A decent overview of both the content and interpretation of several of the key players and ideas in ancient philosophy (defined as the ideas of the Greeks instead of Eastern thinkers). In some way, every book is an opportunity to realize one’s ignorance; this one even more so as that was Socrates’ claims to fame.
You’ll read about Socrates, Plato, Aristotle, the Stoics, the Epicureans and many others, on issues of happiness, epistemology, logic, nature and the scope of inquiry. A cautionary theme was that we should be wary of assuming words meant the same thing to us now as they did to the Greeks then (how could they, being English words?), but more important is that there was disagreement among the Greeks as well. To illustrate, ‘happiness’ was not seen as a temporary experience, but something that could only be evaluated after a life lived. Similarly, ‘physics’ and ‘sceptics’ had different meanings, and 'virtue’ was a general way of being, not a practice to cultivate one thing. Additionally, and unsurprisingly, the popular perception of the Sophists, Epicurians and Stoics is not entirely accurate.
Annas does a good job discussing how a suggested interpretation of a work biases the reading of it. For example, if you have read Plato’s Republic were you told it was political philosophy or philosophical history or ethics or… ? Further, people and groups project onto texts and there can be interpretative battles over the centuries. Such disagreement is useful, but if one interpretation becomes dominant and then become institutionalized, new readers may end up with unfounded ideas about what a text is. She uses differing views on The Republic to support this point.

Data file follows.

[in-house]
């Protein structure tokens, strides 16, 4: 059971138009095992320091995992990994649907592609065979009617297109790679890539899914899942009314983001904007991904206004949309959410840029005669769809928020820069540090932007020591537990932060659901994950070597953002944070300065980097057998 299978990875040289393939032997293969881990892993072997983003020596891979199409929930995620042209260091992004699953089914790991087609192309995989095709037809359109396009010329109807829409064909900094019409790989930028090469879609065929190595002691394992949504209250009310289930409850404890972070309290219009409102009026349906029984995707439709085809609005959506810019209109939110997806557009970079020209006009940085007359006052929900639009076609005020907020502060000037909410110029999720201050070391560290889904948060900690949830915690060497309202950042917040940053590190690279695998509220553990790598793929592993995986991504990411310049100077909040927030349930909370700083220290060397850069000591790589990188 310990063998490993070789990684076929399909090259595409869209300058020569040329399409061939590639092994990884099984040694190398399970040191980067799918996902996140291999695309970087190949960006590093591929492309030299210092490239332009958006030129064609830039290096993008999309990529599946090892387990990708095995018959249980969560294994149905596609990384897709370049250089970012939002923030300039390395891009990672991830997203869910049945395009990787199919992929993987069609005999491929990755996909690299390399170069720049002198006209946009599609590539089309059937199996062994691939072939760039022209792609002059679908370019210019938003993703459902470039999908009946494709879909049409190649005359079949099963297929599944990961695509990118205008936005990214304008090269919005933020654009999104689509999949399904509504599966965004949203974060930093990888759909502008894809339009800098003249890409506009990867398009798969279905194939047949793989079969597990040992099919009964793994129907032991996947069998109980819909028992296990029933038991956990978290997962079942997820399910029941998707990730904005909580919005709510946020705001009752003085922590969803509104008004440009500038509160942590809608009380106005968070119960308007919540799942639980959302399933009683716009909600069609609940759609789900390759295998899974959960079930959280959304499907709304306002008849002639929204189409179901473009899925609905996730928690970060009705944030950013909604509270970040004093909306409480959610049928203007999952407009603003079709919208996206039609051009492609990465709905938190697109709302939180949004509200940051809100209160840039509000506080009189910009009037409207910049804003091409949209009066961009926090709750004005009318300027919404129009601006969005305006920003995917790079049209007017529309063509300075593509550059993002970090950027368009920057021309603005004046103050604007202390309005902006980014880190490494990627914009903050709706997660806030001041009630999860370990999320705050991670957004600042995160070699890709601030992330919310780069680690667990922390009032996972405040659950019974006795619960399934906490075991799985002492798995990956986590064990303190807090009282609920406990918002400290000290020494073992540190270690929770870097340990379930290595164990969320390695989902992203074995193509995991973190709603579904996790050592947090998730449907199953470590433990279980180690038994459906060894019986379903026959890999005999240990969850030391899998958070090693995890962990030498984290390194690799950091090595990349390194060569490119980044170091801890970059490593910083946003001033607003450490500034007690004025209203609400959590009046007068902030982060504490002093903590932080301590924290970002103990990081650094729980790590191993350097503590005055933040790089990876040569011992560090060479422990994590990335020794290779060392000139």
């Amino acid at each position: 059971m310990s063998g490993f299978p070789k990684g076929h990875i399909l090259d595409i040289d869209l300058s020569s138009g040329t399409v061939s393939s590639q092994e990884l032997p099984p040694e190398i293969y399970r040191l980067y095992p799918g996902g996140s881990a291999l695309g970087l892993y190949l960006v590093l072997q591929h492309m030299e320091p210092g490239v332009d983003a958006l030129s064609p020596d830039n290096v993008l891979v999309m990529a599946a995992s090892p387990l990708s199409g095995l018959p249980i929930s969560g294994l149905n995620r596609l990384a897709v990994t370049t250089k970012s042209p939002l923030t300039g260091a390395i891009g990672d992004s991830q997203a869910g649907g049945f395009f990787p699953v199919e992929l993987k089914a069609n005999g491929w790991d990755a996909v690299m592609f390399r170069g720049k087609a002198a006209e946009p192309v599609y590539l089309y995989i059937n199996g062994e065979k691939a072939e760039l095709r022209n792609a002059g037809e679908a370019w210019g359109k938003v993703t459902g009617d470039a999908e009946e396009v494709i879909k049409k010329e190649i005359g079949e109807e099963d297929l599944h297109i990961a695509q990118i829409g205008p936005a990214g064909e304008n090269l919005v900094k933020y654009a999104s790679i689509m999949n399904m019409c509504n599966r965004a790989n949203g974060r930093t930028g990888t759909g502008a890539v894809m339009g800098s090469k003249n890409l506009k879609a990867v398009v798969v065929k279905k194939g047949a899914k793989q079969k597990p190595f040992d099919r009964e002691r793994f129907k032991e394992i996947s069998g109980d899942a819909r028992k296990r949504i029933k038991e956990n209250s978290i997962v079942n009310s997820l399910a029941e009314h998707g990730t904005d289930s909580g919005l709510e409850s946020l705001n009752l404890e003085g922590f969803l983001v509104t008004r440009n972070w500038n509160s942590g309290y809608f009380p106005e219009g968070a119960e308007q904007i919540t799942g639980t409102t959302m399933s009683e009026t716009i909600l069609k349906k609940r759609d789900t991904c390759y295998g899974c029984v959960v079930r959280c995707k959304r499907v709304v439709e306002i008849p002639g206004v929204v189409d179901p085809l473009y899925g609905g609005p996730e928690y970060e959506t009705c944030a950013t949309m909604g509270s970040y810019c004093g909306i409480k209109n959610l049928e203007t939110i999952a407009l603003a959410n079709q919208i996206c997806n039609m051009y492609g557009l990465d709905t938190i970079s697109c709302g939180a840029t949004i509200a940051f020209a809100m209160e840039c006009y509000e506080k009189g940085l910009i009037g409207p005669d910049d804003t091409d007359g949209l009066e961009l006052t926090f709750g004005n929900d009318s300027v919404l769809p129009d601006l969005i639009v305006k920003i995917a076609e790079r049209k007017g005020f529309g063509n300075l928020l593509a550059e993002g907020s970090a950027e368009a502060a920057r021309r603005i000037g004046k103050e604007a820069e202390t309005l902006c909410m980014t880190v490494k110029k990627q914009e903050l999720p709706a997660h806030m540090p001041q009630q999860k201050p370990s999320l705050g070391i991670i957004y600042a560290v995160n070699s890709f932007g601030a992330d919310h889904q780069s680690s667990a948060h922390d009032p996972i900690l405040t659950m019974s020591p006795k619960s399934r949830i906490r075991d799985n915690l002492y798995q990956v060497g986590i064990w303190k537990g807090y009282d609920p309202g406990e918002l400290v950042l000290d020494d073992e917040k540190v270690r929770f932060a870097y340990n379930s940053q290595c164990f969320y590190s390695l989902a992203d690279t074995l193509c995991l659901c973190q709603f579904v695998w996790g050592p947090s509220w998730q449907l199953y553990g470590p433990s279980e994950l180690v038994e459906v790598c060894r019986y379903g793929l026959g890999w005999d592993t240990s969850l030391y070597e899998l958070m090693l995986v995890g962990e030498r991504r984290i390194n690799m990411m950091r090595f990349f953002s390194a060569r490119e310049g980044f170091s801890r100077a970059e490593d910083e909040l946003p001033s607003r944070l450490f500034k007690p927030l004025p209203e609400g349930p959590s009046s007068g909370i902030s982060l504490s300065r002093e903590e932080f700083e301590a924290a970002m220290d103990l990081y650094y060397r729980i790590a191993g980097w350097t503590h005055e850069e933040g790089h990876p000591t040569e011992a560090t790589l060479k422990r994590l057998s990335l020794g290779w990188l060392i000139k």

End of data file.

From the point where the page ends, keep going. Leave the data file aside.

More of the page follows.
Annas knows her stuff, but I didn’t like the less-than-clear-cut structure of the work. Also, I went into this work seeking more historical knowledge than ideas that are currently thought to be valid, but even with that mindset I still found myself thinking, “but this is just a bunch of thoughts- where’s the science?” Granted, many questions and ideas discussed will not be arbitrated by data, but there are still contributions to be made by science. For example, science has much to say regarding what emotions are, how brains function, and our evolutionary past. But I do know that every book can't be all things.
-Interesting to hear about how Aristotle couldn’t imagine a Darwinian process as he didn’t have the time scales and thought things immutable, but I’d like to think that, given his brilliance, he would have come around if he had had access to the evidence.
-Epicurus went against teleology, which was a difficult position to hold as it was deemed implausible and the world was thought to be created for man.
-It does seem that Plato systematized things, making philosophy an object of inquiry. Previously, discussion and debate was mainly ad hominem, and refuting and criticizing instead of proposing.
-Propositional logic beyond Aristotle existed long before Frege and Russell (re)discovered it. Such are accidents of history.
-Proposing a dichotomy between Western rationalism and Eastern mysticism creates a false contrast. However, it is common because many Eastern philosopher's emphasized the differences with Western thinking even though there was diversity within Eastern ideas and, as such, a similarity to many Western perspectives.
Recommended for those curious for a decent primer.